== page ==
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31 views

“£30,000? Murders have been committed for a lot less.”

In an old TV-prog. (1950s), "The Annals of Scotland Yard", old cases were dramatised with a narration from distinguished criminologist, the late Edgar Lustgarten. One of these, from the ...
4
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0answers
31 views

“Washington, DC” in latin

Is there a more-or-less commonly accepted translation of "Washington, DC" (i.e., the city, but I would assume the same word would work for the state) in contemporary-latin? I'll happily use ...
5
votes
1answer
515 views

frater < “fere” + “alter”?

Is the etymology of the word frater from fere (almost) + alter (another), in the sense that a brother is more closely related to his sibling than another, unrelated person? St. Isidore's Etymologies (...
0
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1answer
214 views

What Benefit is Conferred by the Inclusion of a Gerundive in an Ablative-Absolute (AA) Construction?

In his answer to Q: Can Gerundives be predicates of Ablative Absolutes?, Seb offered a number of examples, the second of which: "quo senatus consulto recitato cum [populus] more hoc insulso et ...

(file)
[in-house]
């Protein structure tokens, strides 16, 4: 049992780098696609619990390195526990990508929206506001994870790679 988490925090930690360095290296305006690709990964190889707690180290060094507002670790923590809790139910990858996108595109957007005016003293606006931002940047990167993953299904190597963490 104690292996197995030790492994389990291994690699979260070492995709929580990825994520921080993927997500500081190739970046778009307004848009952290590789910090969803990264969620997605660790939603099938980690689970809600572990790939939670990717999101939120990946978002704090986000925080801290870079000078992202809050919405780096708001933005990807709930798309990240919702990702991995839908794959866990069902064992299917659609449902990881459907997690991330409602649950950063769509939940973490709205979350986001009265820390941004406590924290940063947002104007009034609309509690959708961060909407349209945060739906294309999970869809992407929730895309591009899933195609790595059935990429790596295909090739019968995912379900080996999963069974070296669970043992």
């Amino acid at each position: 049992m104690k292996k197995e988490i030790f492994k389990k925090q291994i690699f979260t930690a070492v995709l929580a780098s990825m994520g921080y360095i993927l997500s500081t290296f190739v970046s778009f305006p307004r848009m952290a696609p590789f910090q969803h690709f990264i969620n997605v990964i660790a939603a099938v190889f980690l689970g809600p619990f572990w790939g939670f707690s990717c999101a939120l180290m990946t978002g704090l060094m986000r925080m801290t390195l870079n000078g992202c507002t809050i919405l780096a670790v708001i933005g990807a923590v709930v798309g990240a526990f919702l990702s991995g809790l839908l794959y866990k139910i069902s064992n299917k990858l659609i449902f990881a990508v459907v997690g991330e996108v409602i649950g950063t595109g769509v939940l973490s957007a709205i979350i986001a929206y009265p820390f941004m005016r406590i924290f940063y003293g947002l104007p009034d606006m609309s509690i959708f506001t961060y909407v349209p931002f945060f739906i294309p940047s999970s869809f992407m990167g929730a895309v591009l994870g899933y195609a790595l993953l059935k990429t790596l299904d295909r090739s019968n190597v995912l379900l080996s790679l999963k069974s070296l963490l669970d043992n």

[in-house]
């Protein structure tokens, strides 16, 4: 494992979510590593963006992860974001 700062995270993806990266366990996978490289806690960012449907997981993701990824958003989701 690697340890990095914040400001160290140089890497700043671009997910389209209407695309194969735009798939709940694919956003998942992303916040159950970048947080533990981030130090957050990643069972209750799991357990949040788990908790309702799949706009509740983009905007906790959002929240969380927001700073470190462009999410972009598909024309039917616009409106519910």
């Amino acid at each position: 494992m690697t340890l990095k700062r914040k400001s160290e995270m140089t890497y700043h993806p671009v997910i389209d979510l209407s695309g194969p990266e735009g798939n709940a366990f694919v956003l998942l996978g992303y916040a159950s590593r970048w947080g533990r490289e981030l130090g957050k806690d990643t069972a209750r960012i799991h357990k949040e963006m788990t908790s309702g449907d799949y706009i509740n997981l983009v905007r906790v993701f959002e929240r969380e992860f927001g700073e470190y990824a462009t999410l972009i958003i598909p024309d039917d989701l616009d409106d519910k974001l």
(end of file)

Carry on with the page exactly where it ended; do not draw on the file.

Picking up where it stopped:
7
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2answers
346 views

What does the phrase “horae subsecivae” mean in the title of a work by philosopher Christian Wolff?

Christian Wolff was a German philosopher in the 18th century who wrote many works in Latin. As part of his work, he wrote a set of three volumes all called Horae subsecivae Marburgenses (Marburg is a ...
2
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1answer
579 views

Two Sappho-related reference requests

As some of you will definitely know, I have been grappling with Sappho for a long time. Lately, I have come to an impasse in a couple places, where I have said all I can without a specific reference I ...
6
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2answers
642 views

Quidquid veto non licet, certe non oportet

I'm trying to translate this sentence, but I'm not sure how. It looks like either veto is the dative (substantive?) meaning 'old', or it's the verb veto, 'I stop from happening'. With 'non licet', I ...
4
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2answers
87 views

What would be good Latin names for modern book categories?

There are various ways to order/group books in a library. By author, in alphabetical order By size By category etc. Concerning 3) we might have the following names in Latin. They might be opera... ...